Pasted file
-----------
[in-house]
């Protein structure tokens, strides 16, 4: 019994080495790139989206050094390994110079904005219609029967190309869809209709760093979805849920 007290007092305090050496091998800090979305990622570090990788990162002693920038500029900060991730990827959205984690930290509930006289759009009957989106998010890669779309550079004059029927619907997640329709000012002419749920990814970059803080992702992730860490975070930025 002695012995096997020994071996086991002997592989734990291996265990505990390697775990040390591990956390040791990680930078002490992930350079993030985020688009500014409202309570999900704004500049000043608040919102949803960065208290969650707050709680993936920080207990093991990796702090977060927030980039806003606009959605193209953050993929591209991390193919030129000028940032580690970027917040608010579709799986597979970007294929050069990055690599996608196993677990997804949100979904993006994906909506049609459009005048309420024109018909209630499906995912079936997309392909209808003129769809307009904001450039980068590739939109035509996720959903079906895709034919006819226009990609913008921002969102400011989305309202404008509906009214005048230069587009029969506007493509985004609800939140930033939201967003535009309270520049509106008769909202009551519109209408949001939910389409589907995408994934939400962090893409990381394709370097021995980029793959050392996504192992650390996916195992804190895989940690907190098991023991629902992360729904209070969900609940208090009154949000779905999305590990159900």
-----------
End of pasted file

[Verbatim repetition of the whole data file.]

[in-house]
């Protein structure tokens, strides 16, 4: 019994080495790139989206050094390994110079904005219609029967190309869809209709760093979805849920 007290007092305090050496091998800090979305990622570090990788990162002693920038500029900060991730990827959205984690930290509930006289759009009957989106998010890669779309550079004059029927619907997640329709000012002419749920990814970059803080992702992730860490975070930025 002695012995096997020994071996086991002997592989734990291996265990505990390697775990040390591990956390040791990680930078002490992930350079993030985020688009500014409202309570999900704004500049000043608040919102949803960065208290969650707050709680993936920080207990093991990796702090977060927030980039806003606009959605193209953050993929591209991390193919030129000028940032580690970027917040608010579709799986597979970007294929050069990055690599996608196993677990997804949100979904993006994906909506049609459009005048309420024109018909209630499906995912079936997309392909209808003129769809307009904001450039980068590739939109035509996720959903079906895709034919006819226009990609913008921002969102400011989305309202404008509906009214005048230069587009029969506007493509985004609800939140930033939201967003535009309270520049509106008769909202009551519109209408949001939910389409589907995408994934939400962090893409990381394709370097021995980029793959050392996504192992650390996916195992804190895989940690907190098991023991629902992360729904209070969900609940208090009154949000779905999305590990159900």